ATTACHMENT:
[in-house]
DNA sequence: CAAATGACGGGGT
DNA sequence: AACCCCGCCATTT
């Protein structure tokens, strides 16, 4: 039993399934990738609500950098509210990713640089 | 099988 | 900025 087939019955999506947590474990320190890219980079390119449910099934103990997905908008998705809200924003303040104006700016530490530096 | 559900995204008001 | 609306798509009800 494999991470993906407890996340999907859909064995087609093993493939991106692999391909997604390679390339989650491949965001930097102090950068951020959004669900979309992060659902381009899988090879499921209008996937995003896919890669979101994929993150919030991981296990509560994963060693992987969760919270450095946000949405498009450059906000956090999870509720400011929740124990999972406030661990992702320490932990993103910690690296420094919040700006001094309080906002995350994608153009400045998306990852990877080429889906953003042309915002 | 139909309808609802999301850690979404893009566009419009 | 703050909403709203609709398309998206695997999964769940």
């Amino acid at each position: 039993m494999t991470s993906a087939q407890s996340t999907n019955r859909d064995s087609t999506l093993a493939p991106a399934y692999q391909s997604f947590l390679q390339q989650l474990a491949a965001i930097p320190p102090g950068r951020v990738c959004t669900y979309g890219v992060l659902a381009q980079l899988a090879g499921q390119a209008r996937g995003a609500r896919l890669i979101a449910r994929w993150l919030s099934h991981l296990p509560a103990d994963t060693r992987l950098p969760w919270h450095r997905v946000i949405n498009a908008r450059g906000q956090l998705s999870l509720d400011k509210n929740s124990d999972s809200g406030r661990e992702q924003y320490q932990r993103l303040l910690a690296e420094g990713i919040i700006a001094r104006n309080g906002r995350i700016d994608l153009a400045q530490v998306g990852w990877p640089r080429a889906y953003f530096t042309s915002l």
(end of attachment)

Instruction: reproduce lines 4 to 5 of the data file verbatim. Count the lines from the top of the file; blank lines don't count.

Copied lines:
């Protein structure tokens, strides 16, 4: 039993399934990738609500950098509210990713640089 | 099988 | 900025 087939019955999506947590474990320190890219980079390119449910099934103990997905908008998705809200924003303040104006700016530490530096 | 559900995204008001 | 609306798509009800 494999991470993906407890996340999907859909064995087609093993493939991106692999391909997604390679390339989650491949965001930097102090950068951020959004669900979309992060659902381009899988090879499921209008996937995003896919890669979101994929993150919030991981296990509560994963060693992987969760919270450095946000949405498009450059906000956090999870509720400011929740124990999972406030661990992702320490932990993103910690690296420094919040700006001094309080906002995350994608153009400045998306990852990877080429889906953003042309915002 | 139909309808609802999301850690979404893009566009419009 | 703050909403709203609709398309998206695997999964769940």
């Amino acid at each position: 039993m494999t991470s993906a087939q407890s996340t999907n019955r859909d064995s087609t999506l093993a493939p991106a399934y692999q391909s997604f947590l390679q390339q989650l474990a491949a965001i930097p320190p102090g950068r951020v990738c959004t669900y979309g890219v992060l659902a381009q980079l899988a090879g499921q390119a209008r996937g995003a609500r896919l890669i979101a449910r994929w993150l919030s099934h991981l296990p509560a103990d994963t060693r992987l950098p969760w919270h450095r997905v946000i949405n498009a908008r450059g906000q956090l998705s999870l509720d400011k509210n929740s124990d999972s809200g406030r661990e992702q924003y320490q932990r993103l303040l910690a690296e420094g990713i919040i700006a001094r104006n309080g906002r995350i700016d994608l153009a400045q530490v998306g990852w990877p640089r080429a889906y953003f530096t042309s915002l």